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The Revival of American Manufacturing and the Middle Class

America has been a very weak competitor in the game of globalization and has not used its power or legal rights to improve American manufacturing. The following describes the key issues facing American manufacturers that need to be addressed with action (not rhetoric).

This article originally appeared in the July print issue of IMPO as the final installment in Mike Collins' series Manufacturing & the Decline of the Middle Class.  
America has been a very weak competitor in the game of globalization and has not used its power or legal rights to improve American manufacturing. The following describes the key issues facing American manufacturers that need to be addressed with action (not rhetoric). I think that the solutions offered by Scott Paul, President of the Alliance for American Manufacturing (AAM) make a lot of sense.  
Enforcing our Trade Agreements
AAM –“Keep our trade laws strong and strictly enforced. Refocus the trade agenda by giving American businesses new tools to counter currency manipulation, industrial subsidies, intellectual property theft, and barriers to market access by our trading partners.”
My Take – The problem is that neither Democrats nor Republicans in Washington seem to be willing to take on China regarding any of these problems. Polls show however that the U.S. voters want tough action on China.
Keeping it American-Made
AAM – “Direct the Department of Defense to leverage existing procurement to contractors that commit to increasing their domestic content of our military equipment, technology, and supplies.”
My Take – If the new Trans Pacific Agreement gets passed as written the U.S. will be forced to give all 12 countries in the partnership equal access to all of our government contracts. This would negate the American Made proposal put forth by AAM. 
New Trade Agreements
AAM –“Ensure that the proposed Trans-Pacific Partnership includes measures to prohibit trade-distorting currency manipulation." 
My Take – It is true that the TPP will increase overall trade between the U.S. and the other countries, but supporters never discuss the downside. Just as happened with NAFTA jobs will be off shored to the lower cost countries, like Vietnam where workers earn 28 cents and hour. And if their imports are far greater then our exports it will simply increase the trade deficit.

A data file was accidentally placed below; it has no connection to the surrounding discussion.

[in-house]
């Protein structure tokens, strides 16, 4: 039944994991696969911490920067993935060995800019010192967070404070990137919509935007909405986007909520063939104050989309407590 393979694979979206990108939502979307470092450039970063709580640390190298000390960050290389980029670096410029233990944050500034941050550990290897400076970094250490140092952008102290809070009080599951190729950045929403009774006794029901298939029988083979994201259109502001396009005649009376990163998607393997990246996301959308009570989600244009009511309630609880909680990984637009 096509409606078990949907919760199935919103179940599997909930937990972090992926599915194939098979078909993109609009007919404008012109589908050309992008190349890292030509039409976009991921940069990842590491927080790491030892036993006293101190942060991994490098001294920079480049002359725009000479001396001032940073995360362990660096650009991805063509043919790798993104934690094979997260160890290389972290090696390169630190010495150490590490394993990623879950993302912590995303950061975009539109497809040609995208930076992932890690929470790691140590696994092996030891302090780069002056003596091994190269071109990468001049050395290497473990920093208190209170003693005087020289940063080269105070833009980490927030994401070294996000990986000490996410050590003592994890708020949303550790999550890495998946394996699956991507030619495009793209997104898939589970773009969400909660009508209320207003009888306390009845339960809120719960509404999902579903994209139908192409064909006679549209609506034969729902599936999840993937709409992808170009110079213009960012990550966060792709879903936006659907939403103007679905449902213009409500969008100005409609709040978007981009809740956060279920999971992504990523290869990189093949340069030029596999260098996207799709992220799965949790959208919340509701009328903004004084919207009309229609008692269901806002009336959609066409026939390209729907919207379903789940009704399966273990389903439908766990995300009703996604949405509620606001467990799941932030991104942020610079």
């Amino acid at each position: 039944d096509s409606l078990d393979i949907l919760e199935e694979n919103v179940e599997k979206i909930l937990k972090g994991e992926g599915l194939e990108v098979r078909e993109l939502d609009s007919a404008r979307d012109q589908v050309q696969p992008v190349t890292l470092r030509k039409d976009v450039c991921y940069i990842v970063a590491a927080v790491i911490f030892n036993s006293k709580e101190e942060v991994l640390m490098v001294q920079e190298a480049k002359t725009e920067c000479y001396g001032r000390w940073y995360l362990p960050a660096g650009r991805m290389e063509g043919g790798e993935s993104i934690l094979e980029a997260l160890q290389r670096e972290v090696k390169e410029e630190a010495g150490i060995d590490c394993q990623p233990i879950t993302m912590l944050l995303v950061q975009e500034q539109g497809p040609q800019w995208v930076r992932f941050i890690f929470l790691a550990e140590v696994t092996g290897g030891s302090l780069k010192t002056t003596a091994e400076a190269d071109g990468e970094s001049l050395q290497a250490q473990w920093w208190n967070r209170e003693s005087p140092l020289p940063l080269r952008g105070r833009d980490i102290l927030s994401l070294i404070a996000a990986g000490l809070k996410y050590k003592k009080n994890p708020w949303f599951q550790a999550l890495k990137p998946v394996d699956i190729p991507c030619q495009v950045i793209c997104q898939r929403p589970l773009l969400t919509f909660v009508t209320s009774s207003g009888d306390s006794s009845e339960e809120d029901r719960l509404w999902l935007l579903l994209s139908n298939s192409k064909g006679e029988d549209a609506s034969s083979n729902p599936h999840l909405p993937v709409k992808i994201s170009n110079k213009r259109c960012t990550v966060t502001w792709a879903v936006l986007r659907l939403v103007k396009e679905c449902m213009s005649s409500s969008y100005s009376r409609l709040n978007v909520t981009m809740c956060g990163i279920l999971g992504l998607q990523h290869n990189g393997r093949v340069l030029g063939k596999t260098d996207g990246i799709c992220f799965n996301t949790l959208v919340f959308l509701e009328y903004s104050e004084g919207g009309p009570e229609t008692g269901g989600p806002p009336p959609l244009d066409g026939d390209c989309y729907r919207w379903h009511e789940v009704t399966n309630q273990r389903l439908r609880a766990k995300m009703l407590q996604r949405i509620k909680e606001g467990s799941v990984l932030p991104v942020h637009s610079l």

Reshape the Tax Code
AAM – “We should lower tax rates for manufacturing activity in America and expand up-front expensing for plant and equipment purchases. Research and development tax credits should help firms that not only innovate in America, but also make their products here. “
My Take – If creating manufacturing jobs in the U.S. is the objective, then the incentive for receiving tax reductions should be based on this objective. Any tax reductions or tax credits for R and D should be based on creating jobs and investment in the U.S – not overseas.
Education & Training
AAM – “Devote additional educational investment to rebuilding our vocational and technical skills programs, which would address potential shortages of qualified workers needed in the manufacturing sector.”
My Take – To get our bright young people to be interested in a manufacturing job will require a commitment to long-term apprentice type training and an agreement to pay them for skills learned. The Fortune 500 corporations are not going to continue their relentless drive to lower labor costs and get multi-skilled people.